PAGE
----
• Transfer In Services
  • Transfer Out Services

Academics

Academics

Popular Majors

Architecture (36%), Business Administration and Management (12%), Accounting (12%), Film/Video and Photographic Arts, Other (5%), Psychology (5%), Fashion/Apparel Design (5%)

Majors Offered

Bachelor's

A program that prepares individuals for the independent professional practice of architecture and to conduct research in various aspects of the field. Includes instruction in architectural design, history, and theory; building structures and environmental systems; project and site planning; construction; professional responsibilities and standards; and related cultural, social, economic, and environmental issues.

Job Opportunities:

Architectural and Engineering Managers
Plan, direct, or coordinate activities in such fields as architecture and engineering or research and development in these fields.
Architects, Except Landscape and Naval
Plan and design structures, such as private residences, office buildings, theaters, factories, and other structural property.
Architecture Teachers, Postsecondary
Teach courses in architecture and architectural design, such as architectural environmental design, interior architecture/design, and landscape architecture. Includes both teachers primarily engaged in teaching and those who do a combination of teaching and research.

A program in the applied visual arts that prepares individuals to use artistic techniques to effectively communicate ideas and information to business and consumer audiences via illustrations and other forms of digital or printed media. Includes instruction in concept design, layout, paste-up, and techniques such as engraving, etching, silkscreen, lithography, offset, drawing and cartooning, painting, collage, and computer graphics.

Job Opportunities:

Artists and Related Workers, All Other
All artists and related workers not listed separately.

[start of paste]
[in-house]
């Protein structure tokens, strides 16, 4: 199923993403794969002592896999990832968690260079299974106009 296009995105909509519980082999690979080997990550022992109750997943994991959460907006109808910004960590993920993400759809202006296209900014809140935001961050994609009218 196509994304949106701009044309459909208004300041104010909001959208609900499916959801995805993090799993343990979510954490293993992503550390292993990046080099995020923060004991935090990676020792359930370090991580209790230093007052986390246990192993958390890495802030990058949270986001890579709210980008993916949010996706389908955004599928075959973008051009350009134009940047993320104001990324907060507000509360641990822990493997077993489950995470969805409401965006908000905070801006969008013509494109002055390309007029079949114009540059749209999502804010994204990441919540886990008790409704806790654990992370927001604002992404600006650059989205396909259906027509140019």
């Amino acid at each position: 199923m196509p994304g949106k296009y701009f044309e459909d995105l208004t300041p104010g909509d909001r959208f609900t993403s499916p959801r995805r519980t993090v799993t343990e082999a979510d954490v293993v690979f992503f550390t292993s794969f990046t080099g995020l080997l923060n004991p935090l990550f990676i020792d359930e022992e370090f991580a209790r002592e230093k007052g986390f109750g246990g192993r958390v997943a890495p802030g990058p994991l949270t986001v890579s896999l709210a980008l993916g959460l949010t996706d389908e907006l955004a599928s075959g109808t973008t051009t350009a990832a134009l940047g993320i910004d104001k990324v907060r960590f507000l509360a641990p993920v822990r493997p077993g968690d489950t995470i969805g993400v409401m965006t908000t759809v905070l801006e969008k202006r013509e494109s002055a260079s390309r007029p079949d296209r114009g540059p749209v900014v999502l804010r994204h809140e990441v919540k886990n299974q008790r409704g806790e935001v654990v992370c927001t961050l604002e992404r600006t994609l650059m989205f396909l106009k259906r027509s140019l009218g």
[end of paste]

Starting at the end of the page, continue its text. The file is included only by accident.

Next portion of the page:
Commercial and Industrial Designers
Develop and design manufactured products, such as cars, home appliances, and children's toys. Combine artistic talent with research on product use, marketing, and materials to create the most functional and appealing product design.
Graphic Designers
Design or create graphics to meet specific commercial or promotional needs, such as packaging, displays, or logos. May use a variety of mediums to achieve artistic or decorative effects.

A program that prepares individuals to apply artistic principles and techniques to the professional design of commercial fashions, apparel, and accessories, and the management of fashion development projects. Includes instruction in apparel design; accessory design; the design of men's', women's', and children's' wear; flat pattern design; computer-assisted design and manufacturing; concept planning; designing in specific materials; labor and cost analysis; history of fashion; fabric art and printing; and the principles of management and operations in the fashion industry.

Job Opportunities:

Art, Drama, and Music Teachers, Postsecondary
Teach courses in drama, music, and the arts including fine and applied art, such as painting and sculpture, or design and crafts. Includes both teachers primarily engaged in teaching and those who do a combination of teaching and research.
Fashion Designers
Design clothing and accessories. Create original designs or adapt fashion trends.

Any instructional program in film/video and photographic arts not listed above.

Job Opportunities:

Art, Drama, and Music Teachers, Postsecondary
Teach courses in drama, music, and the arts including fine and applied art, such as painting and sculpture, or design and crafts. Includes both teachers primarily engaged in teaching and those who do a combination of teaching and research.

Any instructional program in history not listed above.

Job Opportunities:

Managers, All Other
All managers not listed separately.
Historians
Research, analyze, record, and interpret the past as recorded in sources, such as government and institutional records, newspapers and other periodicals, photographs, interviews, films, electronic media, and unpublished manuscripts, such as personal diaries and letters.
History Teachers, Postsecondary
Teach courses in human history and historiography. Includes both teachers primarily engaged in teaching and those who do a combination of teaching and research.